King v. Greene
Supreme Court of New Jersey
153 A.2d 49 (1959)
In 1913, Marie King (plaintiff) acquired title to three lots of property. In 1931, her husband Phillip King sued her. The court found that Marie owed Phillip $1,225. The court also ordered that Marie convey the three lots of property to herself and Phillip as tenants by the entirety. In 1932, the property was sold at an execution sale to satisfy the 1931 money judgment. At the execution sale, John Crowell purchased Marie’s share of the tenancy by the entirety. A sheriff’s deed was issued to convey Marie’s interest to Crowell. In 1933, Phillip conveyed his interest in the property to Martin Smock. Crowell similarly sold Marie’s interest in the property to Smock. Phillip died in 1938. In 1946, Smock conveyed his interests to Joseph and Mabel Greene (defendants). In 1957, Marie sued the Greenes for possession, arguing that she was the sole owner of the property. Marie argued that the 1932 sheriff’s deed conveyed one-half the rents, issues, and profits of the property during the joint lives of Marie and Phillip, but the sheriff’s deed did not convey Marie’s right of survivorship. This would mean the sheriff’s deed conveyed essentially half of a joint life estate. Marie argued that once Phillip died, this joint life estate terminated, and the property went to Marie as the surviving party. The trial court agreed and declared Marie had fee-simple ownership in the property. The defendants appealed.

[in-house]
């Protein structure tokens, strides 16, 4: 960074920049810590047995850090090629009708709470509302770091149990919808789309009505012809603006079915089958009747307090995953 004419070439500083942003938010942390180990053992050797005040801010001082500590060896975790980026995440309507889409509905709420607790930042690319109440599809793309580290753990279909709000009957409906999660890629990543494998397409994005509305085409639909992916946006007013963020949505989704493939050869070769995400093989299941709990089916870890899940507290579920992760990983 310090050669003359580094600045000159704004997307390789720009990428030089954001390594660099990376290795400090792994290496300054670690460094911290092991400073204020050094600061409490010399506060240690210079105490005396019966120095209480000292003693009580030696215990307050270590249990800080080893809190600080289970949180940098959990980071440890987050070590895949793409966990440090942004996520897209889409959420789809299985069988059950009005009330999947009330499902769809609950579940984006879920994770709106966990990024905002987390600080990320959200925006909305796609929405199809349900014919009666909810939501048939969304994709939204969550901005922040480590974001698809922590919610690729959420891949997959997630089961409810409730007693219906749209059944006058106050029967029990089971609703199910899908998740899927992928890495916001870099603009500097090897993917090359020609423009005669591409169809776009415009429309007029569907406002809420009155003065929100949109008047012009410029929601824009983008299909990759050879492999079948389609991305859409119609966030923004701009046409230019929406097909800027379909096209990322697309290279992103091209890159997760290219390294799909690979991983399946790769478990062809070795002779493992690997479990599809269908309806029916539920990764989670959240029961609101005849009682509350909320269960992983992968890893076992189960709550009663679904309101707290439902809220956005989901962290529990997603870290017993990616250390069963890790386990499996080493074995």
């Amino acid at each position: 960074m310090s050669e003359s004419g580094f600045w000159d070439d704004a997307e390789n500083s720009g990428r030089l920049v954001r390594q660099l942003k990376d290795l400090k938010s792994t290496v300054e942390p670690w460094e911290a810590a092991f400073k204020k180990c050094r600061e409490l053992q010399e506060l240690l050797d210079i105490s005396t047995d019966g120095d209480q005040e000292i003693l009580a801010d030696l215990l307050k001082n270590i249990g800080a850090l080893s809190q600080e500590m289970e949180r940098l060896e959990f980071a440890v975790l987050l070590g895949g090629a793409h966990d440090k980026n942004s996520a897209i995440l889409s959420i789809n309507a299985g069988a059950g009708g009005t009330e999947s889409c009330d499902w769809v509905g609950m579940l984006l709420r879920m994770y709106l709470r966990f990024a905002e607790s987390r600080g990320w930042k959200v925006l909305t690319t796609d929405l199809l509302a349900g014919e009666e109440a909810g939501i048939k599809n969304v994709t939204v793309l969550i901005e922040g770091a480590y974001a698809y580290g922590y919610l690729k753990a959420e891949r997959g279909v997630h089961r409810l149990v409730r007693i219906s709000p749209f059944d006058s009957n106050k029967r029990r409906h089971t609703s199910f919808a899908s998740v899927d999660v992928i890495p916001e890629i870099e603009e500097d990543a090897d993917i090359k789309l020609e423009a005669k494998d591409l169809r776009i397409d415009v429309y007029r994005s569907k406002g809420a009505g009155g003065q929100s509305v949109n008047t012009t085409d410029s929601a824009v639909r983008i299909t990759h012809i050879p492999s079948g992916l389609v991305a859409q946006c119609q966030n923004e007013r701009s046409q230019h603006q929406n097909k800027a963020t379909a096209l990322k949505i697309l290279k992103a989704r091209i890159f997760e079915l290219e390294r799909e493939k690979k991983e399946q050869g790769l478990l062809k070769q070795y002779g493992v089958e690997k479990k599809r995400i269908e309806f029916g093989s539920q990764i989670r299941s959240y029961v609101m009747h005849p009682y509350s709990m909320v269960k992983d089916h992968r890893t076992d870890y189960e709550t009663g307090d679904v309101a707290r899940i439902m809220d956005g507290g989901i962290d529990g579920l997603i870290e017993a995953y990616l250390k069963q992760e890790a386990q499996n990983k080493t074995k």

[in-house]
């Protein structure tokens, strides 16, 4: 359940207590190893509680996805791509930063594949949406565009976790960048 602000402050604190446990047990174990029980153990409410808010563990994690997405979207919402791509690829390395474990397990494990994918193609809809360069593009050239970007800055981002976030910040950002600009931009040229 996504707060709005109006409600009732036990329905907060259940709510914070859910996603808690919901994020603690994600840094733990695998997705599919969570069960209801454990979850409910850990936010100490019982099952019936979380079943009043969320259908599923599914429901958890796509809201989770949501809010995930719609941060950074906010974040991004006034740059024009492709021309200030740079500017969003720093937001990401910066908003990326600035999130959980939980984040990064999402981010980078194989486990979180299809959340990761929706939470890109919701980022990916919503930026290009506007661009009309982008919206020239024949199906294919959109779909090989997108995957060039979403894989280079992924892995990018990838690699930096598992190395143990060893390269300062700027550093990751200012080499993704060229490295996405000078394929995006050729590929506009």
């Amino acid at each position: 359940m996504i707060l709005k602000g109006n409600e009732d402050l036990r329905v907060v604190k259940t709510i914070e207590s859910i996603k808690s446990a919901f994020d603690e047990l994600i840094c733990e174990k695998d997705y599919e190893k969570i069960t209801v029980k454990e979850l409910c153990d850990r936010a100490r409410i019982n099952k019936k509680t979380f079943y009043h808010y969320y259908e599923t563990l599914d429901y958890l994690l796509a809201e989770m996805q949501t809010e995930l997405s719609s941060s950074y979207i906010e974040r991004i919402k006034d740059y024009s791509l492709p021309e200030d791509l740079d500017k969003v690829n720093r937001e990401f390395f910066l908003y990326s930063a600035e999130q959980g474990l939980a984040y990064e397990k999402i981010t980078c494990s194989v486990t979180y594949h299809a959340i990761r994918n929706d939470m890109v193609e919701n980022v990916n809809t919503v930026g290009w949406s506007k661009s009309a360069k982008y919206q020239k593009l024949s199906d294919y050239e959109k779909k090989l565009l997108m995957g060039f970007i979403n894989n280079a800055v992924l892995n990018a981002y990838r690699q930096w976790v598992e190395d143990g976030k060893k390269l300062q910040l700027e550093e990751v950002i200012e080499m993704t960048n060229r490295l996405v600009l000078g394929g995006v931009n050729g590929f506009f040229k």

Rule of Law
Holding and Reasoning (Burling, J.)
Dissent (Weintraub, C.J.)
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